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Curr Psychiatry Rep. 2016 Jan;18(1):10. doi: 10.1007/s11920-015-0641-6.

The Disjointed Historical Trajectory of Anorexia Nervosa Before 1970.

Author information

1
Centre for Addiction and Mental Health, Department of Psychiatry, Institute of Medical Science, Faculty of Medicine, University of Toronto, 1001 Queen Street West, Toronto, ON, M6J 1H4, Canada. John.Court@camh.ca.
2
Graduate and Academic Affairs, Faculty of Medicine, Campbell Family Mental Health Research Institute, Centre for Addiction and Mental Health, University of Toronto, Toronto, ON, M5T 1R8, Canada.
3
Eating Disorder Community Treatment Program, Toronto General Hospital, Toronto, ON, M5G 2C4, Canada.

Abstract

Responses in pre-modern eras to anorexia nervosa (as now understood) varied widely, from religious piety and sanctity through fear and superstition. While noting briefly the limited conceptualizations from pre-modern history this article is primarily focused from the late 19th century, commencing with helpful but tentative formulations of anorexia nervosa for early-modern medicine that were laid out, consistently between themselves, by Les├Ęgue, Gull and Osler. Yet that promising biomedical advent was superseded for more than a half-century by deep, internal divisions and bitter rifts that festered between three medical disciplines: neurology; Freudian psychotherapy; and Kraepelinian biological psychiatry. Mid-20th century developments preceded the 1960-1980s' improved understanding of suffering and movement toward effective remediation introduced by Dr. Hilde Bruch.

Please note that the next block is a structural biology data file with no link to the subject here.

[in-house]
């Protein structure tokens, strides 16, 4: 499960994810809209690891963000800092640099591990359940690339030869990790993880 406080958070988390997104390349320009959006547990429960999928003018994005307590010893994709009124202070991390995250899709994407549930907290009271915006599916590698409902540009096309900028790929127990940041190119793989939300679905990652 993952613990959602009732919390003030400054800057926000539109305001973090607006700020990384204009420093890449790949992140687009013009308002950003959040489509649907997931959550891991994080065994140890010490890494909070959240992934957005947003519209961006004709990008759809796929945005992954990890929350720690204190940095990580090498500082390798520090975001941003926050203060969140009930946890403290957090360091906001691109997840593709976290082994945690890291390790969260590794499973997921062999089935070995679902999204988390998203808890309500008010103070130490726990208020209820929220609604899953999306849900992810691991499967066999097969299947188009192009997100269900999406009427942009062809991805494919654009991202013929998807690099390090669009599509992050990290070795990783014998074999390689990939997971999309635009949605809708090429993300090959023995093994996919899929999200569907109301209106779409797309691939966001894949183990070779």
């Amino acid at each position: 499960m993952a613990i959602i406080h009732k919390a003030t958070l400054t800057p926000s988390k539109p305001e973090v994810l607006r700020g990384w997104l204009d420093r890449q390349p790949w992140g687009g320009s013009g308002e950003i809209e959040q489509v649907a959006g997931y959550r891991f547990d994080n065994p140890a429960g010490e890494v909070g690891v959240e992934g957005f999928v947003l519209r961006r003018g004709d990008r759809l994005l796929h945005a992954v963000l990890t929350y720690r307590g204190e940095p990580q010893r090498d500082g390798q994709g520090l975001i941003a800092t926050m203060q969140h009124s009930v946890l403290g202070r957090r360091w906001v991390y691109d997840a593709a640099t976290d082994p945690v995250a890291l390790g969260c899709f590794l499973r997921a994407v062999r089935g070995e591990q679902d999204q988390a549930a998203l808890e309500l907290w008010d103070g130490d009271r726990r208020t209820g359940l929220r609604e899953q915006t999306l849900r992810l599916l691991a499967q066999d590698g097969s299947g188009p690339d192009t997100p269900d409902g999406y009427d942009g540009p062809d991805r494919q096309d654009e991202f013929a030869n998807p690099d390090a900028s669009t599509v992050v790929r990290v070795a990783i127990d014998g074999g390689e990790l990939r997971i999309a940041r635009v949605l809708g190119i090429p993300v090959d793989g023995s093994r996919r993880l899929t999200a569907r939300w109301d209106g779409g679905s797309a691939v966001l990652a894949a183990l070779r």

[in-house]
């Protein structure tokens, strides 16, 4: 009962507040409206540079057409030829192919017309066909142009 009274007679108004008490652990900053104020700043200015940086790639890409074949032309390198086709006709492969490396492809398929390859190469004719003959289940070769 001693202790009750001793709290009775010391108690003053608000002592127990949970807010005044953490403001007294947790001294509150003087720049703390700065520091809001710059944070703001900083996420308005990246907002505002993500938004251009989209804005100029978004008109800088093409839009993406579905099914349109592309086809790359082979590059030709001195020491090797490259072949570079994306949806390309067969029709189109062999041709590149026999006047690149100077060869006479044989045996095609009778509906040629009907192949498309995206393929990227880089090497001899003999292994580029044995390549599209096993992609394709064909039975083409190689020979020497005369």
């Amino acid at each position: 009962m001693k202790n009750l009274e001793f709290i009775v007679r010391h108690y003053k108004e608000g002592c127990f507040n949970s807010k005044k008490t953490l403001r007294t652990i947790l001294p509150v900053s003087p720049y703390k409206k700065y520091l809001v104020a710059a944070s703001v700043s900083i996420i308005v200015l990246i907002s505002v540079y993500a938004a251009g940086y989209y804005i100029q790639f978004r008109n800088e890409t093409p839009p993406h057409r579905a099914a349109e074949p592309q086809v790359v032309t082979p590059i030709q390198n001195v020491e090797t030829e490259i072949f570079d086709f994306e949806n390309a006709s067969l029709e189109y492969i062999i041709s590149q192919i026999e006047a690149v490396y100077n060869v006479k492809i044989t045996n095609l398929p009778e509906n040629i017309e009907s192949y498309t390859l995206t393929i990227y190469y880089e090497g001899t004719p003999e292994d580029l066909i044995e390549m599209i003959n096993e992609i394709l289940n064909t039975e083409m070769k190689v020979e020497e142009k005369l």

KEYWORDS:

Anorexia nervosa; Eating disorders; History of psychiatry; Neurology; Psychiatry; Psychotherapy

PMID:
26769199
PMCID:
PMC4713454
DOI:
10.1007/s11920-015-0641-6
[Indexed for MEDLINE]
Free PMC Article

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